Puccini’s Il trittico is three operas for a single evening. It contains the dark tale of infidelity and murder,Il tabarro, the tragedy Suor Angelica, and the comedyGianni Schicchi. The trilogy was presented at the Metropolitan Opera in 1918 and are still widely performed, either all three together or paired with other short works.
Turandot is the last opera by Puccini, though it was left unfinished by the composer. It is set in Ancient Peking, an exotic locale for the times. At its premiere in 1926, Toscanini stopped the performance where Puccini’s original score ran out of music. The last two scenes have been completed, from sketches, by Franco Alfano, allowing complete performances of the opera. Aged 65, Puccini died of a heart attack, on 29 November 1924, while undergoing cancer treatments.
Puccini’s place in the operatic world cannot be overstated. He is the third most performed opera composer in the world over the past 5 years, behind Verdi and Mozart, both of whom have a larger output to pull from.La bohème is the third most performed opera afterLa traviata and Carmen, with Tosca and Madama Butterflyalso in the top ten. He was also a man of excess and luxury, enjoying rich food, women, and fast cars. He is rightfully called the successor to Verdi as the king of Italian Opera, bridging the nineteenth and twentieth centuries.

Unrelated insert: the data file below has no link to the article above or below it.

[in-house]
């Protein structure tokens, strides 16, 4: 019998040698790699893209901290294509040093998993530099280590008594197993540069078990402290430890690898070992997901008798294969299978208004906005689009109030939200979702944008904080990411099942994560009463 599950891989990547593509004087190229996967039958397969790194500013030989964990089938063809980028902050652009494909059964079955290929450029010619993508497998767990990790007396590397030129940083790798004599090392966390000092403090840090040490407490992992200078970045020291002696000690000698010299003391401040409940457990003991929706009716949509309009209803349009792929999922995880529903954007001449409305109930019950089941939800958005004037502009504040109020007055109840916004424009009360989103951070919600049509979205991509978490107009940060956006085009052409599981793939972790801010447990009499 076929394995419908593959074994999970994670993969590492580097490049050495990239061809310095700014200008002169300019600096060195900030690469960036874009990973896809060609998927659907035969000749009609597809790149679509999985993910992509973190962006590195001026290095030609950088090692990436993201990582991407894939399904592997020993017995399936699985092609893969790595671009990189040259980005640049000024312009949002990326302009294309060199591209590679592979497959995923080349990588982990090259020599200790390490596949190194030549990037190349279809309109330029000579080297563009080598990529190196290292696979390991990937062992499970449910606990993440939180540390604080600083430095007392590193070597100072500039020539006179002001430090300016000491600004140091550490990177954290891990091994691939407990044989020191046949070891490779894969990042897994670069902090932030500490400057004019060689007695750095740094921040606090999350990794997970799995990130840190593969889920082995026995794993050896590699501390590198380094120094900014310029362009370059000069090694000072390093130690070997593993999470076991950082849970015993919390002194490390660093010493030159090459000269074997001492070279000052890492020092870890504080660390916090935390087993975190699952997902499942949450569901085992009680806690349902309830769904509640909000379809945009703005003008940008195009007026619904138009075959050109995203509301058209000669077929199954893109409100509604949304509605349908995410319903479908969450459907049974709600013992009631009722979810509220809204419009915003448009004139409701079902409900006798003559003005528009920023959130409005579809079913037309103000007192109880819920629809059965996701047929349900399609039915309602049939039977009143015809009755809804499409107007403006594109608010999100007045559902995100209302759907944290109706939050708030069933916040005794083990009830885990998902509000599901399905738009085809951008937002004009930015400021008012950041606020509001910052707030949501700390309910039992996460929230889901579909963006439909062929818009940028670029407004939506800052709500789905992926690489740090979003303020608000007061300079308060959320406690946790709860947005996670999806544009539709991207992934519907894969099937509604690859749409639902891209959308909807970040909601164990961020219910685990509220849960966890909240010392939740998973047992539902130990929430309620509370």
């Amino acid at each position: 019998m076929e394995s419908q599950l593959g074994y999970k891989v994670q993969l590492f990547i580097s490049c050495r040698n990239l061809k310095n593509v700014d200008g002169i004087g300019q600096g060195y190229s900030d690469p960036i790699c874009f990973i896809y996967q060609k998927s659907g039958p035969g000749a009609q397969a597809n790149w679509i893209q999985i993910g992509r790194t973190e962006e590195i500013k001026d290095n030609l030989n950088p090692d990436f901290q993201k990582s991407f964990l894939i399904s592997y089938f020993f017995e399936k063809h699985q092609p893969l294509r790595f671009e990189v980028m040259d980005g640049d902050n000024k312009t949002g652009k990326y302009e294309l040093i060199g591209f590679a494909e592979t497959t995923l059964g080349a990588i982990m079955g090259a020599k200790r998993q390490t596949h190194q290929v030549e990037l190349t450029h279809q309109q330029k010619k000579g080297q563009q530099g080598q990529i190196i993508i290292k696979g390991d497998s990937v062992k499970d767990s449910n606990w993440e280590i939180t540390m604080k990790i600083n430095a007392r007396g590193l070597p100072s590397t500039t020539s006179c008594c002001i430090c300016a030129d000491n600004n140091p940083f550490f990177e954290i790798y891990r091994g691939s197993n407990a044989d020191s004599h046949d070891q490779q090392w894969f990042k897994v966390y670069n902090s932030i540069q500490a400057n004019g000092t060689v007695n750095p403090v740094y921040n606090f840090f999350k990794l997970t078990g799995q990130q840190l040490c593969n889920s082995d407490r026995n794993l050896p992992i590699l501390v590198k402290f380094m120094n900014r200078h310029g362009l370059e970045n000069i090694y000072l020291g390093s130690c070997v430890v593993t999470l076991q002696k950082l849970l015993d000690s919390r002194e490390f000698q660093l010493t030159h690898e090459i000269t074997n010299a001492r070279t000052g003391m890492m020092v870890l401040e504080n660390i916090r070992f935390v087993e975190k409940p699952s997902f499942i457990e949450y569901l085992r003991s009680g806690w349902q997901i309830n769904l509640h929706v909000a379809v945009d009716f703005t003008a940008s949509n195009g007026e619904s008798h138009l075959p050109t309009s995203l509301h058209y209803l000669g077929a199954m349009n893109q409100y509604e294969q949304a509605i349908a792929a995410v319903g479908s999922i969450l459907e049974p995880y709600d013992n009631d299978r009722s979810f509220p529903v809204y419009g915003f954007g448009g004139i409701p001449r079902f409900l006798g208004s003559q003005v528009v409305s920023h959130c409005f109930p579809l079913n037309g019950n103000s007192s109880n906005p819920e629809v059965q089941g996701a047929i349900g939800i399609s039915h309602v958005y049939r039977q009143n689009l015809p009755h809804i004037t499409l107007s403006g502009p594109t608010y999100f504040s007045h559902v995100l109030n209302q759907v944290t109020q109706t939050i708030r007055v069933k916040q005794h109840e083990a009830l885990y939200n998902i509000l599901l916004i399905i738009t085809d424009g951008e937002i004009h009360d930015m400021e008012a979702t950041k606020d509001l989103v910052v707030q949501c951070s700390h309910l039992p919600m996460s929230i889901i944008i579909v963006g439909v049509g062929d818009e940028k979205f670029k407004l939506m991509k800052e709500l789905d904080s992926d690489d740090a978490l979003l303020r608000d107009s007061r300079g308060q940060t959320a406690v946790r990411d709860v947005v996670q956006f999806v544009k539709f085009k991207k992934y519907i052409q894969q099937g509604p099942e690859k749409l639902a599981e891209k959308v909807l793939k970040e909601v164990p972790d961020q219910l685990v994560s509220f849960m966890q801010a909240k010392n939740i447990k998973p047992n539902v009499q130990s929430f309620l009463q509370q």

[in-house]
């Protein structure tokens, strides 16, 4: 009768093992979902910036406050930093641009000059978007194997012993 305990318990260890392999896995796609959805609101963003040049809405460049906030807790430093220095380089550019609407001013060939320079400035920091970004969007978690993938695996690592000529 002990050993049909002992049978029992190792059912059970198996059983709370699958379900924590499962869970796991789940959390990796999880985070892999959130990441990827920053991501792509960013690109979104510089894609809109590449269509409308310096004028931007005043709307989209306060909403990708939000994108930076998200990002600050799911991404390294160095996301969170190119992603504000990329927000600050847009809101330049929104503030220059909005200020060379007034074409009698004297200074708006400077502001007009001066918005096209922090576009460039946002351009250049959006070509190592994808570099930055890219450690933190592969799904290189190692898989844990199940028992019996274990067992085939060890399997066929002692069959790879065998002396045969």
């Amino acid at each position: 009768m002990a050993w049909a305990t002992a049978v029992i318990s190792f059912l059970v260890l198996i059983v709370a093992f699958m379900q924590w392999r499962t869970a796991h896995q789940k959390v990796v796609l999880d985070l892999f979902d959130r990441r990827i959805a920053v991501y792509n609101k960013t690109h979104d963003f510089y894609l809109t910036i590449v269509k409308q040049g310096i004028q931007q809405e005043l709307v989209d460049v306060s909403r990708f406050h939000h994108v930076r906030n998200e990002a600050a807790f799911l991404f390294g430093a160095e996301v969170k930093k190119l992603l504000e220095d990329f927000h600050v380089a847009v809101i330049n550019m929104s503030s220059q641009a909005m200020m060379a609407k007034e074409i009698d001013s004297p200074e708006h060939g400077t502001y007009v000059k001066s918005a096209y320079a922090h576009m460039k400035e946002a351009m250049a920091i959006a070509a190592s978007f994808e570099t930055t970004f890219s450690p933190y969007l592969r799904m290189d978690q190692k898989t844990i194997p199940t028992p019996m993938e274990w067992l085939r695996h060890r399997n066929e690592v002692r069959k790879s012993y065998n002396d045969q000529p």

After these two successes, Puccini was able to build himself a mansion at Torre del Lago near Florence. There he began his next project, based on Victorien Sardou’s playLa Tosca. Puccini’s Tosca was premiered in Rome in 1900, filled with some of the best-known arias in opera. Though it is one Puccini’s most popular works, at the time it divided the critics. One called it “a cheap shocker”.
Another four years passed and the third collaboration with Illica and Giacosa premiered. Puccini saw David Belasco’sMadame Butterfly in London and while he did not speak English, Puccini understood enough of the drama to want to set it to music. Striving to avoid repeating himself, Puccini’s score is filled with an exotic atmosphere with authentic Japanese folk tunes and the opera is a show piece for the skills of the soprano heroine. Due to a plan by his rivals, the premiere in Milan was a failure, but a reworked version was successful in Brescia later in 1904.